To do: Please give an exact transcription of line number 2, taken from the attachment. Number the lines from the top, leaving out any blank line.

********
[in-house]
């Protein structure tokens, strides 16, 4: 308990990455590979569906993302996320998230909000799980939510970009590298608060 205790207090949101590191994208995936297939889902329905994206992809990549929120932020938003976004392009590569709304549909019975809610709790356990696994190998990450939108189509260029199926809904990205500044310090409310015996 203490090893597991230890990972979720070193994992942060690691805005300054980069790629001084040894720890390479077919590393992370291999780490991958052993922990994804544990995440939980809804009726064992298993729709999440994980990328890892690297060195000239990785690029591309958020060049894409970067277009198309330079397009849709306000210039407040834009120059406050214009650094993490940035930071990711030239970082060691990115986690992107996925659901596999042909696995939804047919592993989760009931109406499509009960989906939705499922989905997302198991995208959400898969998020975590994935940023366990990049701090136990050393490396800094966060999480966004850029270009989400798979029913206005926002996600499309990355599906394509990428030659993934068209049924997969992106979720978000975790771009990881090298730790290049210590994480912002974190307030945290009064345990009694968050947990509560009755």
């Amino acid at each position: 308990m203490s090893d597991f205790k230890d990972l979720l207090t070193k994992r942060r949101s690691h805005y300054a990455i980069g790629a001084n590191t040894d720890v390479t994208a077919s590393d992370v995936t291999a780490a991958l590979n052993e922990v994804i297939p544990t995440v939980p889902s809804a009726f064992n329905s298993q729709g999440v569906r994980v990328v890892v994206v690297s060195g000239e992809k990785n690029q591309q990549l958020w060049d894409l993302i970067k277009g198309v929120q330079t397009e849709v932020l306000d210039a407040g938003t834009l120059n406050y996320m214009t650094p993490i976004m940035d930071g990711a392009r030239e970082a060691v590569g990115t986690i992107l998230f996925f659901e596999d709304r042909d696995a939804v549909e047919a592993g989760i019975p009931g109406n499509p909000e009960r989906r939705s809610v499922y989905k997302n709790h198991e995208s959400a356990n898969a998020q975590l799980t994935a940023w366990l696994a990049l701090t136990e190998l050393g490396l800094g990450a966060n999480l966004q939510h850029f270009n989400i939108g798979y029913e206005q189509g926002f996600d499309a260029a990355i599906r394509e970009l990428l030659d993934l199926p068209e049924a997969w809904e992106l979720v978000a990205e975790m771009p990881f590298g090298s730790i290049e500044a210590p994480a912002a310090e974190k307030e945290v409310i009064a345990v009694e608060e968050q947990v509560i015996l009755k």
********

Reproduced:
């Protein structure tokens, strides 16, 4: 308990990455590979569906993302996320998230909000799980939510970009590298608060 205790207090949101590191994208995936297939889902329905994206992809990549929120932020938003976004392009590569709304549909019975809610709790356990696994190998990450939108189509260029199926809904990205500044310090409310015996 203490090893597991230890990972979720070193994992942060690691805005300054980069790629001084040894720890390479077919590393992370291999780490991958052993922990994804544990995440939980809804009726064992298993729709999440994980990328890892690297060195000239990785690029591309958020060049894409970067277009198309330079397009849709306000210039407040834009120059406050214009650094993490940035930071990711030239970082060691990115986690992107996925659901596999042909696995939804047919592993989760009931109406499509009960989906939705499922989905997302198991995208959400898969998020975590994935940023366990990049701090136990050393490396800094966060999480966004850029270009989400798979029913206005926002996600499309990355599906394509990428030659993934068209049924997969992106979720978000975790771009990881090298730790290049210590994480912002974190307030945290009064345990009694968050947990509560009755």